I mentioned yesterday that the FCC hearing on net neutrality would be streamed live this morning, but the drama was removed from the proceedings last night, when Michael Copps and Mignon Clyburn announced, with some reluctance, that they would support Julius Genachowski’s pretend net neutrality plan. Tim Karr was one of the first out of the gate to blast the decision.
According to all reports, the rule, which will be voted on during tomorrow’s FCC meeting, falls drastically short of earlier pledges by President Obama and the FCC Chairman to protect the free and open Internet.
The rule is so riddled with loopholes that it’s become clear that this FCC chairman crafted it with the sole purpose of winning the endorsement of AT&T and cable lobbyists, and not defending the interests of the tens of millions of Internet users.
We don’t know the full nature of the deal yet; Copps and Clyburn did negotiate with Genachowski and presumably got something for their votes. But their statements did show more regret than eagerness to embrace the rule. And Genachowski’s own statement, where he literally says “I reject both extremes” (as if it’s extreme to want content on the Internet to be treated equally), portends the expected disaster. The list of “supporters” of his rule include front groups being paid by the telecoms, and the Communication Workers of America, which has always lined up behind AT&T on net neutrality.
You just have to read the lead graf of the New York Times’ story today to know the nature of the sellout:
The Federal Communications Commission appears poised to pass a controversial set of rules that broadly create two classes of Internet access, one for fixed-line providers and the other for the wireless Net.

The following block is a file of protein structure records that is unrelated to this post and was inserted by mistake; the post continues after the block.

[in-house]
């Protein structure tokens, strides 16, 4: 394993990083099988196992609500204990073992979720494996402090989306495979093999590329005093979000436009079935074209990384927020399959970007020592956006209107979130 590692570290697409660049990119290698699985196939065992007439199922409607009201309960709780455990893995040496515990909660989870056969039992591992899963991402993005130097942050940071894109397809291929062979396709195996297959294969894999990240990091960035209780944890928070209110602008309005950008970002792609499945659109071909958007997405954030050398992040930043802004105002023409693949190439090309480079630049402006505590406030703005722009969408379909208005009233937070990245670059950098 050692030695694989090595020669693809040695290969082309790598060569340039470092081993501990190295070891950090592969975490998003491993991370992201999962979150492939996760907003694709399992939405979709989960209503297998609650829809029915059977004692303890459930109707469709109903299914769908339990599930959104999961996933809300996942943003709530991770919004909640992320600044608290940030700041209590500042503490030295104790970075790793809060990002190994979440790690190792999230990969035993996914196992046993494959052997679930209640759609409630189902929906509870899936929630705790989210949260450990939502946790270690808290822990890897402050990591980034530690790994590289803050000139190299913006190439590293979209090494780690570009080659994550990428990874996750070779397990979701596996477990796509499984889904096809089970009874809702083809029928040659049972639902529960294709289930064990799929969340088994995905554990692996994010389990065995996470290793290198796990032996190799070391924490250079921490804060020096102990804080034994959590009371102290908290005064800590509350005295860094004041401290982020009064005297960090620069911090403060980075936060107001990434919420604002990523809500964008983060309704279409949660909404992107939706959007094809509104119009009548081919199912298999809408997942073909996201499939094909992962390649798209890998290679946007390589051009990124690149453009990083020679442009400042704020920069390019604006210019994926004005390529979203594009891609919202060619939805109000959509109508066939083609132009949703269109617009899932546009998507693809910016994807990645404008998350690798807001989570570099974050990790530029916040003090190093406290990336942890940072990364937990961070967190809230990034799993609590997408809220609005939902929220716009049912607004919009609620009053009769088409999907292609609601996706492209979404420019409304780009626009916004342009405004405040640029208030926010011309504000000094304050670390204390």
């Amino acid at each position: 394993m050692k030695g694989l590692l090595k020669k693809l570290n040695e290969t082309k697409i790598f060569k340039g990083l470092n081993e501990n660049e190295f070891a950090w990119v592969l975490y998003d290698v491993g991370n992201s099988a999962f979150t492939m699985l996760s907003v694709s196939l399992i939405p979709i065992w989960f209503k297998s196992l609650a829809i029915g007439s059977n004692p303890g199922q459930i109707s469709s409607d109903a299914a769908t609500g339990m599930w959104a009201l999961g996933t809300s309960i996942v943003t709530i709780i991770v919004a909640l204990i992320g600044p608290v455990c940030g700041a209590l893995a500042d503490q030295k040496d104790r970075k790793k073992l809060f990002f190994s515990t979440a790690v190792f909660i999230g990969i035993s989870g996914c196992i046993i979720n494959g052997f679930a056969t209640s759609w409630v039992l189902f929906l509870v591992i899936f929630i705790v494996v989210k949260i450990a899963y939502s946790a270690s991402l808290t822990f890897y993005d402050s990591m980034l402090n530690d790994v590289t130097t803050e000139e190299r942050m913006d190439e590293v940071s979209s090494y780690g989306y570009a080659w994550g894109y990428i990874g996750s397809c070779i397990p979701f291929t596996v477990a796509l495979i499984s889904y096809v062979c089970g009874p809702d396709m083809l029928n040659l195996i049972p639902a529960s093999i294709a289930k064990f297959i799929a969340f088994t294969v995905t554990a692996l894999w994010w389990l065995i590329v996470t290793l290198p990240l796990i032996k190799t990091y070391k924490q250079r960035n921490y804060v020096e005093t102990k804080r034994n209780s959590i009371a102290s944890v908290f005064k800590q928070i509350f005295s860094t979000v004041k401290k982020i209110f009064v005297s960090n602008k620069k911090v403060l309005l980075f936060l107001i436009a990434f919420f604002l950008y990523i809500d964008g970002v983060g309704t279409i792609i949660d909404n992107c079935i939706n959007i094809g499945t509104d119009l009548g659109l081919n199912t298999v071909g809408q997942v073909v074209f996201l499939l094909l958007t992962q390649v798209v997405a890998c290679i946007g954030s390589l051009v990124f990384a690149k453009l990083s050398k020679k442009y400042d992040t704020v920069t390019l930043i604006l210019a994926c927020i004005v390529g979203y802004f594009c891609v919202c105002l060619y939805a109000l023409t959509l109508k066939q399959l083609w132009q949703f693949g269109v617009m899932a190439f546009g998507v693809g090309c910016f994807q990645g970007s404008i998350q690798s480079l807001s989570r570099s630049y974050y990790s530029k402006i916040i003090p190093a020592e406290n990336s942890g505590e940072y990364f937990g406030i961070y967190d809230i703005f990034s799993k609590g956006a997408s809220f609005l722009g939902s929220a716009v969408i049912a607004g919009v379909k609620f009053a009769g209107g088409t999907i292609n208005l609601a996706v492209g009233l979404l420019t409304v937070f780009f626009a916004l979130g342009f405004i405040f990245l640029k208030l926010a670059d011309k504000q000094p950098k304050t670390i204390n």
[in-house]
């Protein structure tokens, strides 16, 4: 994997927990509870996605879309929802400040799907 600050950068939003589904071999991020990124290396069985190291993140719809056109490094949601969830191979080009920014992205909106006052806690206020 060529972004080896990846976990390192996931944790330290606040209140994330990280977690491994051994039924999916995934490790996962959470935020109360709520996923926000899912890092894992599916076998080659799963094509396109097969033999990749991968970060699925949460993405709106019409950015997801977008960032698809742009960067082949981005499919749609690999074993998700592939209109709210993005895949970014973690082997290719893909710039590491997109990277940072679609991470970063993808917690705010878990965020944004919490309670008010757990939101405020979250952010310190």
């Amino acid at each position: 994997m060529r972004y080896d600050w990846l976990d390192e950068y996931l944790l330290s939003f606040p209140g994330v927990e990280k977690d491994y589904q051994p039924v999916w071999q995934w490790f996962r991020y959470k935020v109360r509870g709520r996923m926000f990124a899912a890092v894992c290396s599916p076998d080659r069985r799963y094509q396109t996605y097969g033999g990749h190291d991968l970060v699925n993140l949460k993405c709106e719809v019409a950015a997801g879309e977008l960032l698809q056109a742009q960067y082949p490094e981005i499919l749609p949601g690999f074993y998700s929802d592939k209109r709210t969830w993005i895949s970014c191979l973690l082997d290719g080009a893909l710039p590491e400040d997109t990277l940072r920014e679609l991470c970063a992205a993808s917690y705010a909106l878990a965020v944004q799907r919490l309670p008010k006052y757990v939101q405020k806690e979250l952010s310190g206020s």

The proposed rules of the online road would prevent fixed-line broadband providers like Comcast and Qwest from blocking access to sites and applications. The rules, however, would allow wireless companies more latitude in putting limits on access to services and applications.
The only difference between “fixed-line” and wireless Internet is that the whole world is moving to wireless, where the rule will basically not apply.
Perhaps the worst thing about this deal is that it’s completely unsecure. Because Genachowski will not reclassify broadband as a telecommunications service, the rule will run into legal resistance of the exact same kind as the Comcast case, which upended different FCC rules. You should not put out net neutrality rules until you are certain they will succeed in court – the resultant uncertainty from a court battle could last for years, where telecoms will just blatantly flaunt convention and gouge consumers.
But it’s not clear these rules themselves, which allow for “reasonable network management” for broadband providers (that means they can basically move content as they see fit), and does not even ban “paid prioritization,” whereby a company could pay a provider for faster service, will stop that in the first place. We have terrible broadband in the US, and by all accounts, we’re now going to pay more for it, with less choice of content. It’s all very sad and I don’t know where the open Internet movement goes from here.
…as Chris Bowers notes, this is truly regulatory capture, as no election would have changed the 3-2 Democratic advantage on the FCC until at least 2012.